On May 3, Max went to Kinser's apartment to attempt to get a release from her on her oral employment contract. He intended to give Kinser $300 to secure the release. He did not have his attorney draft a release since he thought that he and Kinser *893 would be able to work things out. Max arrived at the apartment about 6:15 p.m. As he approached the house, two men carrying rifles forced him into the house. They claimed to be Arab terrorists, told him that he had no right to live, and threatened to cut his tongue out. One of the men was Marco Alfaro, Kinser's boyfriend and co-defendant in this case.

The men forced him to sit on the couch in the living room. They removed his sweater and shirt. Kinser removed Max's shoes and socks. The men then forced Max to embrace Kinser, pose for pictures, and engage in suggestive conversation with Kinser which they tape recorded.

The men then forced Max upstairs at gunpoint. When they reached the top of the stairs, Max began to struggle with the men. During the struggle, a third man hit Max in the ribs with the butt end of a rifle and Kinser sprayed Max's face with some type of aerosol. Max also saw Kinser remove his billfold from his back pocket.

Max finally broke away from the men and ran outside. Alfaro followed him. The two men sat outside in the driveway talking for awhile. Alfaro demanded that Max give him the keys to Max's car. Alfaro removed a parka from the back seat of the car and covered Max with it. (Max, who was wearing only his pants, had begun shivering.) Alfaro also removed a packet of legal documents from the car.

During their conversation outside, Alfaro told Max that he had invaded his (Alfaro's) home and that he would probably have to destroy him. He then demanded that Max sign a document whereby Max would give Kinser the Corvette and $10,000 as payment for sexual favors performed. When Max said that he could not sign the document without his glasses, Alfaro yelled to Kinser to bring Max's glasses from the house. Kinser did so and Max then signed the document, although upon Kinser's advice, the clause about the $10,000 was deleted.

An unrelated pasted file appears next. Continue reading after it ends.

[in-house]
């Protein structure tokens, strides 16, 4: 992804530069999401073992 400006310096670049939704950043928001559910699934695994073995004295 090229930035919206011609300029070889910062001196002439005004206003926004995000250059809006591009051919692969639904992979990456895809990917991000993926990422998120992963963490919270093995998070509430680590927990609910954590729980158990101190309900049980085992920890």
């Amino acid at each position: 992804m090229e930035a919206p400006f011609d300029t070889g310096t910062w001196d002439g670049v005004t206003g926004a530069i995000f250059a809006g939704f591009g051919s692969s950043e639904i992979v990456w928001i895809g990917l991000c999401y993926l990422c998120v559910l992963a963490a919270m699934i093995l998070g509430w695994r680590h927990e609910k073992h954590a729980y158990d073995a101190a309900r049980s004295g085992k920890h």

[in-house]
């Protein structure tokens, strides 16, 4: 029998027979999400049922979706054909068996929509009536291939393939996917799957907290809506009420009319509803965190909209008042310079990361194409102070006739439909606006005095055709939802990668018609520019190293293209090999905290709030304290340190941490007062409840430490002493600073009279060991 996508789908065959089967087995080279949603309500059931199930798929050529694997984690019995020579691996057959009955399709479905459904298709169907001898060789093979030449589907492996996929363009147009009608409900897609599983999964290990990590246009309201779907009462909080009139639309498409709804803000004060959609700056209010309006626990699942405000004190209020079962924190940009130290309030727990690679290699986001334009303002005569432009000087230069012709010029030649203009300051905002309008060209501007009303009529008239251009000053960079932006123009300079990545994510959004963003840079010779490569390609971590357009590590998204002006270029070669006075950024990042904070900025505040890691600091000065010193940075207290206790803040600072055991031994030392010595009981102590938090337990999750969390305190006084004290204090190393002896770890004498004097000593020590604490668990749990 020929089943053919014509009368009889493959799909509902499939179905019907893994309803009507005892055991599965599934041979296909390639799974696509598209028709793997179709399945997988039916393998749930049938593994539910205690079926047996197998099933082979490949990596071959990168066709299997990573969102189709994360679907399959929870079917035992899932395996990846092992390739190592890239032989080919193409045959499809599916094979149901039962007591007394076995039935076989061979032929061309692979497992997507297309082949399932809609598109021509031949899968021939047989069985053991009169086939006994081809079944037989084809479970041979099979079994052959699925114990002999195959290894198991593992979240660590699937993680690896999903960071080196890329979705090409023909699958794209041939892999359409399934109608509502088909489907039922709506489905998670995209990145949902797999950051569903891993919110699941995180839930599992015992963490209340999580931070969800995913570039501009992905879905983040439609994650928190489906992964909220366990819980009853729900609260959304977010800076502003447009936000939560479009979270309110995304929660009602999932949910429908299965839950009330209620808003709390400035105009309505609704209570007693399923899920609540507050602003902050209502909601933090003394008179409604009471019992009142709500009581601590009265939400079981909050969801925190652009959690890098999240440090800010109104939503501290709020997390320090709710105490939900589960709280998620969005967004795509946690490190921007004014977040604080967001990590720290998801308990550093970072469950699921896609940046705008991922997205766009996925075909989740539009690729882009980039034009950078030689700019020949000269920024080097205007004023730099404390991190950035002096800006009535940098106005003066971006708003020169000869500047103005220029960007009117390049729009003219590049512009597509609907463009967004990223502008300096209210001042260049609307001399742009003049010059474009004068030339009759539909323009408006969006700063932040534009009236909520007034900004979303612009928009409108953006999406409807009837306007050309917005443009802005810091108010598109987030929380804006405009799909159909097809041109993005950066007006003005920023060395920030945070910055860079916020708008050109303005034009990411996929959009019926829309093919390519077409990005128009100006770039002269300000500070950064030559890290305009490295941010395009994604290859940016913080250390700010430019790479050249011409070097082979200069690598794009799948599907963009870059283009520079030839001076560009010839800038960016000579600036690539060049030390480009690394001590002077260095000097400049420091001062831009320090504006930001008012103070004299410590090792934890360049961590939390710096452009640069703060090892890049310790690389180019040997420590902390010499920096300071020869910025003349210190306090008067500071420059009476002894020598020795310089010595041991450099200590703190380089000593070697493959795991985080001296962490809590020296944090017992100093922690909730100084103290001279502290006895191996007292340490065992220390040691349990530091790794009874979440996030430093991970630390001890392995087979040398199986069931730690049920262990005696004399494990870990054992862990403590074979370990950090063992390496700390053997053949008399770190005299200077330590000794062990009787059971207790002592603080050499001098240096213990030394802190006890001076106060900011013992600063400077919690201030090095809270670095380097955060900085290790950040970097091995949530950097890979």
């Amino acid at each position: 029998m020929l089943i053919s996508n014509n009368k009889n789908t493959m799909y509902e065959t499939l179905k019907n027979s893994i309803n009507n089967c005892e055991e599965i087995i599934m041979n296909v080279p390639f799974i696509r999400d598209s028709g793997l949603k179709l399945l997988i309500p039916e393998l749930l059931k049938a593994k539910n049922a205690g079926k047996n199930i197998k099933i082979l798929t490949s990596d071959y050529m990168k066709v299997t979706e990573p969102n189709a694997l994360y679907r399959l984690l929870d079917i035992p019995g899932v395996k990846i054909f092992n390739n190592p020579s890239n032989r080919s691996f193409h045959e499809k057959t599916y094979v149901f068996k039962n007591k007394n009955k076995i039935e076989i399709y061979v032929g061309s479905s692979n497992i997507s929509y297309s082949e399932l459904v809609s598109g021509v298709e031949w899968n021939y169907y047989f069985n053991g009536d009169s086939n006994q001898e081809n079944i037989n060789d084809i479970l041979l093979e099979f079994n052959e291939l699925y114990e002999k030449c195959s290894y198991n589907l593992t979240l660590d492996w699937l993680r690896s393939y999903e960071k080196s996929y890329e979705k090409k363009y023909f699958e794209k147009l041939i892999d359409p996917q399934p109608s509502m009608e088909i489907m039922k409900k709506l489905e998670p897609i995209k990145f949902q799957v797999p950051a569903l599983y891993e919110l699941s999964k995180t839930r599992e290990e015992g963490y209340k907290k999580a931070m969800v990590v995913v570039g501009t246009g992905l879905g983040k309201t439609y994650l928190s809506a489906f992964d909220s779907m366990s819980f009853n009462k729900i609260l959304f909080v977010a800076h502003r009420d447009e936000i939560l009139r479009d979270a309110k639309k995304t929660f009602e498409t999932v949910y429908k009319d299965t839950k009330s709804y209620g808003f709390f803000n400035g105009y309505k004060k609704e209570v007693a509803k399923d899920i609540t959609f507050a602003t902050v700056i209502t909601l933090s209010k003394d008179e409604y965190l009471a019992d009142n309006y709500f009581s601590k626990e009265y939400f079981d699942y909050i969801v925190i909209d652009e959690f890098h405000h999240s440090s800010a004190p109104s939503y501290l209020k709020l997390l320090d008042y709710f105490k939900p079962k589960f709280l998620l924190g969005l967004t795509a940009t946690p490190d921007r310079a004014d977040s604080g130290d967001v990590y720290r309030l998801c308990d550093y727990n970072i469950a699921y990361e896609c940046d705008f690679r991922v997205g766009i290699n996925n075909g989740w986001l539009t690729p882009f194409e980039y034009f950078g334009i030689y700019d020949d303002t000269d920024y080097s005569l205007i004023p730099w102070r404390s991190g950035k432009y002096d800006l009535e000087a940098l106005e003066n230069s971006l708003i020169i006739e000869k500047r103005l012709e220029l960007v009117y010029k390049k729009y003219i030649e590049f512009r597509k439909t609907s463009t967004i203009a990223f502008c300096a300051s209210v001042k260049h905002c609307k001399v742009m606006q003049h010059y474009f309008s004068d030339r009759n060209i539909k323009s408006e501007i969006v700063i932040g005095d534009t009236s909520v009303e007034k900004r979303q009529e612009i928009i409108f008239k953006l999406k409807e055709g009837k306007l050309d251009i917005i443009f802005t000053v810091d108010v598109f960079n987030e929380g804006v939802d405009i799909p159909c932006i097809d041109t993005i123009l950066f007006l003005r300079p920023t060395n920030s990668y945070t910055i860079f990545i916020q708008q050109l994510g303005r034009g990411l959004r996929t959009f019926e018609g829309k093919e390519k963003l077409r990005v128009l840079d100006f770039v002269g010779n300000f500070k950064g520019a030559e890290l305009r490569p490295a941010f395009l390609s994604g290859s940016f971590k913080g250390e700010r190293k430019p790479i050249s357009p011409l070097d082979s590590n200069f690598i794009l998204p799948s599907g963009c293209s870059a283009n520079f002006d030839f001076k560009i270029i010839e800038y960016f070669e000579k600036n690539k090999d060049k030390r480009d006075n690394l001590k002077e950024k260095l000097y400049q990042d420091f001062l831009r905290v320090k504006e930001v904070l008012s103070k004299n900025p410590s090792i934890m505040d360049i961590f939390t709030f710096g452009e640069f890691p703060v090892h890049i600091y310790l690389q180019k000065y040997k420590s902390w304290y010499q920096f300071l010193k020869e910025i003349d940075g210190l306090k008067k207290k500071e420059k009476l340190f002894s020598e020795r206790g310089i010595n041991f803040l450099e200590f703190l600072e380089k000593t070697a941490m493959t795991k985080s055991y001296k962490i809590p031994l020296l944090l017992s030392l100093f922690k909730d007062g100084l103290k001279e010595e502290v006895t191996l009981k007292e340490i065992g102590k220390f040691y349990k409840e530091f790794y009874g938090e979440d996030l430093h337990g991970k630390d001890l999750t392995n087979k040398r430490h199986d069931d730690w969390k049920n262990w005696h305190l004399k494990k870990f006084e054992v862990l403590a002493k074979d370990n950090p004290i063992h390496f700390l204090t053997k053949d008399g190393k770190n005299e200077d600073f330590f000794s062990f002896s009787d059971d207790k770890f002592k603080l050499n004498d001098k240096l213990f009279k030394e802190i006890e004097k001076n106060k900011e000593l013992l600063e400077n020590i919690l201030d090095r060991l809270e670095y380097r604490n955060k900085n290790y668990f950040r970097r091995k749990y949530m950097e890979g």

Max was then allowed to leave. Although Alfaro offered to take him to a nearby "Arab hospital", Max declined the offer. He drove to his salvage yard in Grand Prairie, where Malone was working late. Malone attended to Max's injuries, then took pictures of him and called the doctor in Decatur who treated Max's wife. Malone drove Max first to Fort Worth, where Max lived, then to Decatur, some forty miles from Fort Worth. Max was placed in a hospital overnight.

The next day, Malone called the F.B.I. With Max's permission an agent placed a tap on Max's phone. Three conversations between Max and Kinser were recorded. In one of the conversations Kinser gave Max instructions on where to deliver the car. She told him that a cab would be waiting to take him back to Grand Prairie, and that his "belongings" would be in the cab.

Both Kinser and Alfaro testified in their own behalves. To say the least, their testimony was somewhat different from that given by Max. They testified as follows: Kinser had been employed by the law firm for about three years. During that time she had had coffee with Max many times, and had received a gold necklace from him in 1976. Several times Max had asked her to leave her job and go to work for him. In January, 1978, Max renewed his employment offer during a lunch meeting with Kinser. He offered her a car of her choice, a salary of $13,000 per year, and offered to pay the rent on the apartment of her choice for one year.